There’s a new feature in Salesforce called Change Data Capture that allows you to subscribe to a Cometd endpoint and stream changes to most or some of your objects. I’ve talked in a previous post about how to get data out of Salesforce and this seems like it might be the front-runner for one of the best ways. I would still plan on ways to get data if it exceeds the three day replay period and you’ll also need a way to do your initial data import.
What data can I get with Change Data Capture?
In a perfect world, everything you’d need would always live in Salesforce and you’d never have to worry about backing up data. Well, we don’t live in a perfect world. Lot’s of times you need to get data out of Salesforce and get it into an external system. You could do this for data backup, for populating a search index, for sending messages to an external system. With Change Data Capture, you can do this type of data flow in real-time.
Change Data Capture supports the following standard object (at time of writing):
In addition to the standard items above, Change Data Capture supports all custom objects.
One of the biggest reasons I wanted to set up Home Assistant was to be able to handle a “vacation mode” for my house to change things like the thermostats and lighting. The addition of an
input_boolean for this is really straight forward. However reminding myself to set vacation mode if we are away for a long period of time is something a bit harder. To do this, we need to calculate the away time for each user.
The linchpin for knowing if I should send a reminder is around how long a person has been away. Originally thought I could just use my Ubiquiti access point’s
last_seen time and calculate hours from there. However this field disappears after about 10 minutes of the user being disconnected from the access point. So I needed to find a way to persist the last_seen time event after the access point removes the data from the
If you’re not aware, having clean code is more than just about readability. It’s about sustainability, re-usability and knowing that your code is doing what you want it to do. This is where PMD comes into the picture. PMD is a static code analysis tool that takes code from many different languages, analyzes it and provides you with feedback. Fortunately for the Salesforce world PMD now supports Apex as one of it’s languages. So, let’s dive into how to set it up, run it and then how to use some of the rules included.
Now this little warmer may look innocent enough, but it’s a disaster waiting to happen. If you leave it alone, it will kill your whole family without remorse. Ok, that may be a bit hyperbolic, but these things can be kind of dangerous. According to the National Fire Protection Association in 2013 seven people died each day in the US due to home fires. And half of those deaths occurred between the hours of 11 pm and 7 am. Now, how many were caused by this cute little scooter, probably not many. But devices like this can cause fires. This scooter is a wax warmer. It heats up a tray that melts wax and makes your house smell lovely. But if you leave it on too long (by lets say forgetting about it and leaving it on for 48 hours) you get a different result. This has happened more than once in our household, and that’s what leads me to my first real world application of home automation.
We’ve been slowly replacing all of our SOAP endpoints with REST endpoints inside of Salesforce. The upside of this is that they are much easier to use. The downside is that they are harder to functionally test without a bunch of work to generate session Ids. (This was made even more frustrating by a recent change that obfuscates out the session id in debug logs) So, I decided to figure out how to run a Postman request that would then store the session id and server url for later requests to use. This post will cover how to set that up and use this one request. I plan on writing more in-depth blog later about how to use Postman to test custom REST endpoints later.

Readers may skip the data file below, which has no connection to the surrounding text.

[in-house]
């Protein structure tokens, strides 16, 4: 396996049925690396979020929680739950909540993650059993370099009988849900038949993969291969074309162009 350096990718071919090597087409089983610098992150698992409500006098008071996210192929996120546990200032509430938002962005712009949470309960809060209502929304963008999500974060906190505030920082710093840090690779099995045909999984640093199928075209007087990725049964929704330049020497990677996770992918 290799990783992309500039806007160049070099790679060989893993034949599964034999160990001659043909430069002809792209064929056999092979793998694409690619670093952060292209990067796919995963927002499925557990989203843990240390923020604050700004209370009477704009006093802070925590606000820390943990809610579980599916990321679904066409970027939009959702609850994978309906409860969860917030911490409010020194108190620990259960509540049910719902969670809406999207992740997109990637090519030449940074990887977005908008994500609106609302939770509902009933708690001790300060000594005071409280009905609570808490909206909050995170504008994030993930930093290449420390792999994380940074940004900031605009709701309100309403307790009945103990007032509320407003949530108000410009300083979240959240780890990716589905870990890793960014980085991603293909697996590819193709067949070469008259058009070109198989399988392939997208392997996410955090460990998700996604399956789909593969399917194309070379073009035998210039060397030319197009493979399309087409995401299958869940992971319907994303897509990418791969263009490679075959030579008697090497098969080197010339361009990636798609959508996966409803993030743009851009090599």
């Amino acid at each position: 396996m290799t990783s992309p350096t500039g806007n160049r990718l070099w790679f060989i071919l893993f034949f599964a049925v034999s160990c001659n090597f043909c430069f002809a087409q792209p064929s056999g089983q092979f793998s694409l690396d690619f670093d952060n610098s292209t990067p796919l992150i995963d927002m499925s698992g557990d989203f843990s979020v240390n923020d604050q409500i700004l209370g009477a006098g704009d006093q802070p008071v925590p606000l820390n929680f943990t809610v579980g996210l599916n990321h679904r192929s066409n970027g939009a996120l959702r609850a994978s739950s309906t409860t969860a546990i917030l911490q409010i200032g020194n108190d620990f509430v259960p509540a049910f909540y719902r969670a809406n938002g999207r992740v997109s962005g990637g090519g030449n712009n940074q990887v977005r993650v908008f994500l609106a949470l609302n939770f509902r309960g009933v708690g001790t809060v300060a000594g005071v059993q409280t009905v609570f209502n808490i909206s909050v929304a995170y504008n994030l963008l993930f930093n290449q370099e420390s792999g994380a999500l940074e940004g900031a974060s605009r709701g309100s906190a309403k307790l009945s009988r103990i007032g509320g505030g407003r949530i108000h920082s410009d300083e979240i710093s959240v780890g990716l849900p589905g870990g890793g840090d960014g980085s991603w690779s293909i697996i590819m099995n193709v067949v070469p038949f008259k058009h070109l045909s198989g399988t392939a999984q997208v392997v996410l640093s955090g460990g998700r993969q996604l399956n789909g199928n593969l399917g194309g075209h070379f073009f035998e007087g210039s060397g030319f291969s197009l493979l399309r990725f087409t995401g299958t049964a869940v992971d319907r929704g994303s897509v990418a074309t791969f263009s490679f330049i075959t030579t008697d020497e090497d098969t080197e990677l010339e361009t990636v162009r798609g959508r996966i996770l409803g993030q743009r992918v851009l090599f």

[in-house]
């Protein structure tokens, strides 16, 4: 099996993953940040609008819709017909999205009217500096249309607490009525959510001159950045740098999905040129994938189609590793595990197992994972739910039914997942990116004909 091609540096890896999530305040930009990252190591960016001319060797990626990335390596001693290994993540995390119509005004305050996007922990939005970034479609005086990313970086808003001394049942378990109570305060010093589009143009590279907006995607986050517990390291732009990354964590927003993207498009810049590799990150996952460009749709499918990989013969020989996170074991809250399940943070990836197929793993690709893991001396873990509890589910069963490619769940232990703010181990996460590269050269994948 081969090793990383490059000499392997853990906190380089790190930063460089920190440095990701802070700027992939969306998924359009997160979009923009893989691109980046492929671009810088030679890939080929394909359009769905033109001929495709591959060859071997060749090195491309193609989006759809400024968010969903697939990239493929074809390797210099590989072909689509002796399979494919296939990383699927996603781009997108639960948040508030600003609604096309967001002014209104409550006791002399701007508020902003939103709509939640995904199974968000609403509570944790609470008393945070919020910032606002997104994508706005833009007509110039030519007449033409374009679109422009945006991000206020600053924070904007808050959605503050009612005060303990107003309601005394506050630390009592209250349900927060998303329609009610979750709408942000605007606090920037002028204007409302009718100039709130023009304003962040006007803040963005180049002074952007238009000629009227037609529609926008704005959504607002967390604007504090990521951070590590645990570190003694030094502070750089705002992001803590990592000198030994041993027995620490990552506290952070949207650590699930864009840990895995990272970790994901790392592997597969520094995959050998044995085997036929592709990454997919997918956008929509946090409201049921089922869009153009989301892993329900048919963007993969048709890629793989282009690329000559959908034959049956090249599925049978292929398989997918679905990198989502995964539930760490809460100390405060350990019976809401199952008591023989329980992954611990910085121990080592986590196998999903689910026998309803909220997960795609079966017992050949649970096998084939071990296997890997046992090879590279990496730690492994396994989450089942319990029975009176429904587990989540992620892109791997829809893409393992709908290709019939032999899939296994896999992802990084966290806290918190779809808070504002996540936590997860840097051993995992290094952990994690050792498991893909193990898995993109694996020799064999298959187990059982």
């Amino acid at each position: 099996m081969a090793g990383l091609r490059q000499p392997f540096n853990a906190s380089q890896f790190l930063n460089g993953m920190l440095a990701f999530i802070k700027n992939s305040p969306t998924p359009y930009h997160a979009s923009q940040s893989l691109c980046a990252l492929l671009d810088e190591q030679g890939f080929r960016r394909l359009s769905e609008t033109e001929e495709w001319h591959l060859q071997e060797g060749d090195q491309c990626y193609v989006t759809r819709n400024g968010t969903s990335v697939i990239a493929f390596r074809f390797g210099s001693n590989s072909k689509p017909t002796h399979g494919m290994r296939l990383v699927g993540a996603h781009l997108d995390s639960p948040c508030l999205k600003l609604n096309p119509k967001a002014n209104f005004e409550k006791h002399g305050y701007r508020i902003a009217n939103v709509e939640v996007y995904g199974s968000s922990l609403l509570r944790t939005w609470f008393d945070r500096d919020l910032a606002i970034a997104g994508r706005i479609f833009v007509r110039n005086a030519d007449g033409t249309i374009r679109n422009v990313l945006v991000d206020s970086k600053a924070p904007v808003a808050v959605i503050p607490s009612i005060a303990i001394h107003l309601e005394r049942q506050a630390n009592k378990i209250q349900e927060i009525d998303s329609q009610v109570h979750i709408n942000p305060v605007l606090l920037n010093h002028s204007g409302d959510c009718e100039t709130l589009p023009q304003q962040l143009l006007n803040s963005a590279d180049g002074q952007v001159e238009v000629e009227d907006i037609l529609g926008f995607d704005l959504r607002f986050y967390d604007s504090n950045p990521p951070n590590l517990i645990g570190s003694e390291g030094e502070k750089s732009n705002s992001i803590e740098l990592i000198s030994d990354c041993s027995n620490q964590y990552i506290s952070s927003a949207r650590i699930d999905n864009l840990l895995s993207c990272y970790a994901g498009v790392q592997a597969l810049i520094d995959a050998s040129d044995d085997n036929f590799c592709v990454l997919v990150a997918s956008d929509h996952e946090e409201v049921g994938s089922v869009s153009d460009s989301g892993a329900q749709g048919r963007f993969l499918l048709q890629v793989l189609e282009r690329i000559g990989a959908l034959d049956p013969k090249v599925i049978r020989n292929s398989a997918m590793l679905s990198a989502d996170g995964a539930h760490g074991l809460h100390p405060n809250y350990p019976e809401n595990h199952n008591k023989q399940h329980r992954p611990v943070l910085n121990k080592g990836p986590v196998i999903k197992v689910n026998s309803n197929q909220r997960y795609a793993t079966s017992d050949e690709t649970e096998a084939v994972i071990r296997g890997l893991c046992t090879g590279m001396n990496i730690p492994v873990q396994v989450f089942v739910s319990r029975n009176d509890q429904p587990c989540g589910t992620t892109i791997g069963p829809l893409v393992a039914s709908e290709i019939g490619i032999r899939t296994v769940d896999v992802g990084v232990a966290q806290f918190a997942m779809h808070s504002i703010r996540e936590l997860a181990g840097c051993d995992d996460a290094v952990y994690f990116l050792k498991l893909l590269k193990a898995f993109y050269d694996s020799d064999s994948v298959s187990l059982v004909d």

I’ve written quite a few web services in Salesforce, and I’ve written about them a couple of times. And my love of testing is pretty well known. One thing that’s always been a problem is testing the web services in an automated fashion as a real consumer would. I’ve talked about manually testing them with SoapUI before, and while useful doesn’t fit into an automated process well. So let’s jump into the world of JMeter and how we can automate our web service testing for Salesforce.
I previously did a post on writing Jira Attachments from Salesforce, and the question has come up of how to write Jira Attachments into Salesforce. This is actually WAAAAY easier than it was to write attachments out. The way that the data is structured from the Jira, we can get a list of all the attachments and the link to it’s content directly from the Jira GET request. This makes for way fewer calls to get the actual content of the attachment.
I recently stumbled upon a “new” feature in Salesforce that allows you to use an Apex class to calculate your milestone trigger time for entitlement processes. Given a new feature that I’m working on for our entitlement process, I thought to myself that this could be a good chance to play with it and see what I could do. If you’re not familiar with the entitlement process in Salesforce, take a chance to look over (or run through) my hands-on training for entitlements so that you’re familiar with the terminology and the concepts since I’ll be jumping right in.
New servers mean new things to play with and new setups that have to be done. I set up a new VM that I wanted to always be connected to a VPN and for that VPN to come up whenever the system is started. The biggest “problem” here is that this VM is running in runlevel 3 so no GUI is available. So let’s jump into setting up an OpenVPN client using network manger’s command line interface